There is a much higher entry threshold for those who want to try to use a bot than there is for players who engage in types of soft play and collusion with friends here and there. Naturally, this leads to a higher number of cases where we investigate collusion, as reflected in the numbers here.

Regardless of the kind of infraction, however, we approach each case with the utmost seriousness. That goes for those we detect ourselves as well as those submitted to us by our players.

We invest millions of dollars in game integrity and we’ve been building our expertise for almost two decades. We draw on our experience of more than 200 billion hands dealt and use highly advanced tools including machine learning to stay ahead of technical advances and equip our game integrity experts with everything they need to come to a satisfactory conclusion and meet our primary objectives: offering the best playing experience, providing the most rigorous customer protection, and delivering the highest standards of game integrity.

On Bots

Only 15% (105 / 709) of bot investigations are acted against.  Why is this percentage so low? What qualifies a suspected bot account of being cleared?

As we mentioned earlier, we investigate all allegations of wrongdoing, whether we detect them ourselves or they’re submitted to us. What a player believes to be a bot based on a relatively small number of hands might very well look different when we look at the complete picture. A low percentage of cases acted against versus cases investigated doesn’t necessarily indicate a lack of evidence to punish wrongdoing. It simply indicates that we investigated an allegation or red-flag and concluded that no action needed to be taken.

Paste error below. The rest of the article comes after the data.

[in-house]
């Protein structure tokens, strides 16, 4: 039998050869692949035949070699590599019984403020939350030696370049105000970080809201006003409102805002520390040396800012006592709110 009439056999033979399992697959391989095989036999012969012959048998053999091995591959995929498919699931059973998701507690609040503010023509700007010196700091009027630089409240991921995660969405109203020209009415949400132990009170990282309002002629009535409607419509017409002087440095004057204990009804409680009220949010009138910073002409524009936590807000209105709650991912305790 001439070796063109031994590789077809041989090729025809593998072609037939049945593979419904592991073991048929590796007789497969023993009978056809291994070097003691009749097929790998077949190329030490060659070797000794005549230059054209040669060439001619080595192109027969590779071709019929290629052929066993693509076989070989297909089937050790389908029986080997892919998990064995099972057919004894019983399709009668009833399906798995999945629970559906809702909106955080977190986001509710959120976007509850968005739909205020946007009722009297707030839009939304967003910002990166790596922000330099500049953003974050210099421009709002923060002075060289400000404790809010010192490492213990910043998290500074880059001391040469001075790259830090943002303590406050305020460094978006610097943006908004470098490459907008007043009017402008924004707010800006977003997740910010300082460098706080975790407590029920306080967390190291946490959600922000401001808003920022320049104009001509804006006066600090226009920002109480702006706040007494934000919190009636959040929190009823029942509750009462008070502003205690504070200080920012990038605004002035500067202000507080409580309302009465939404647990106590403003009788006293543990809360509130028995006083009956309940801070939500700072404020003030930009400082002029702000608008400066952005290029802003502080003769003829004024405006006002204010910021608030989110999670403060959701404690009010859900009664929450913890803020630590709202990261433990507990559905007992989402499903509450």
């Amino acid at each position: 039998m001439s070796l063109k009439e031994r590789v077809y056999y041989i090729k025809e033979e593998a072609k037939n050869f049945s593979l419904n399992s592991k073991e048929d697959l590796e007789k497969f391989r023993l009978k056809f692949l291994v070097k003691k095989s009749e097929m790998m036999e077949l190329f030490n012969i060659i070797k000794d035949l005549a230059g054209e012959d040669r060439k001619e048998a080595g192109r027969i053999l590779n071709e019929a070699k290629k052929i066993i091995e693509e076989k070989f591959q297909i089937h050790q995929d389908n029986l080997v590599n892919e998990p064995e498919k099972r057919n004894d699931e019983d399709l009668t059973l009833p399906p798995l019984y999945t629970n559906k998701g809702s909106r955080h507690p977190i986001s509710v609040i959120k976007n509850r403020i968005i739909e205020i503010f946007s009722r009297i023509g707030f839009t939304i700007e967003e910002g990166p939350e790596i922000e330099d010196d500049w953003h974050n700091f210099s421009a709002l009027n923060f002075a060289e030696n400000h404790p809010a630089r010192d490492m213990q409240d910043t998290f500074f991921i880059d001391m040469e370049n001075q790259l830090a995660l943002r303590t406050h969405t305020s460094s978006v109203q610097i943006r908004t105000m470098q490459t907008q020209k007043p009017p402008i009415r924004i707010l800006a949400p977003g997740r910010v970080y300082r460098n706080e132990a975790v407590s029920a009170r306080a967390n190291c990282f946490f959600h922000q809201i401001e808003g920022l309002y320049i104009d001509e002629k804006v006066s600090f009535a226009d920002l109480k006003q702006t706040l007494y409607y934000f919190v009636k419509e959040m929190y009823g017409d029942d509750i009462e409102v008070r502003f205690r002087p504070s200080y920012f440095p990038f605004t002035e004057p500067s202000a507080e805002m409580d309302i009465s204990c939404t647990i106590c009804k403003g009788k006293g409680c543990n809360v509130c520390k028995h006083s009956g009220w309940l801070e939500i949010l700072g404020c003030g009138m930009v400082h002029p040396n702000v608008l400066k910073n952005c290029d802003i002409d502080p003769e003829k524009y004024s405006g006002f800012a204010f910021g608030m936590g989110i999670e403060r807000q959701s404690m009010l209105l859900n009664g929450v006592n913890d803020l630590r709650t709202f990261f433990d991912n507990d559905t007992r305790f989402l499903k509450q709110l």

It’s also important to note that the number of such cases at PokerStars is relatively small, especially when compared to the number of players on the site.

Is there the possibility of any cleared accounts being miscategorized, and actually being bots?

The tools we use to detect and investigate such cases are multi-faceted, incredibly sophisticated, and always improving. No system will ever be right 100% of the time, but our goal is to get ever closer to that number.

If we find evidence of wrongdoing, we always act.

Only 15 of the 709 acted-against bot investigations come from the 428 player reports. How seriously are player reports taken, and how much time and resources are impeded upon by players reporting bad beats and blaming them on bots?

Player reports are investigated just as seriously as cases we’ve identified ourselves.

Sometimes, of course, players might mistake a bad beat for something else, and while that takes a little extra time, it’s what we’re here for. We have the numbers, the expertise and the tools we need to work through them.

Really, we’re just grateful that a player has taken time out of their day to do something to help protect the rest of the poker community, and we’re glad they know they have someone to go to for help.

Company Policy and the Department’s Goals

What other aspects of game integrity are prioritized highest at PokerStars?

Whether it’s collusion, the use of bots, or targeting other players, ultimately the end goal of any malicious behaviour is the same: to gain an unfair advantage over other players in an attempt to make money. So, when it comes to investigating breaches of our terms of service, we treat every case equally. It’s the fairest thing to do.

As competitor sites ban the use of HUDs or integrate a version of a HUD in their software, what consideration to banning HUDs do you give? Do you fear it could negatively impact traffic if you were to ban HUDs?

The majority of our players don’t use any kind of third-party tool, but the conversation about their use is always an interesting debate. Some are legitimate and help players train and explore the game. Others, however, are geared at giving players an unfair advantage over others, which undermines the spirit of poker.

Each operator has its own opinion when it comes to the use of HUDs. Our vision is to limit the use of tools that give undue insight into certain real-time situations. This is why we don’t ban HUDs outright, but we do prohibit certain functions that a HUD can provide. If a HUD vendor does not comply with our rules, their software will be put on our blacklist.



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Written By.

Robbie Strazynski

Robbie founded in 2009. A veteran member of the poker media corps, in addition to writing and video presenting, Robbie has hosted multiple poker podcasts over the years, including Top Pair, the Red Chip Poker Podcast, The Orbit, and the CardsChat Podcast. In 2019, Robbie translated the autobiography of Poker Hall of Famer Eli […]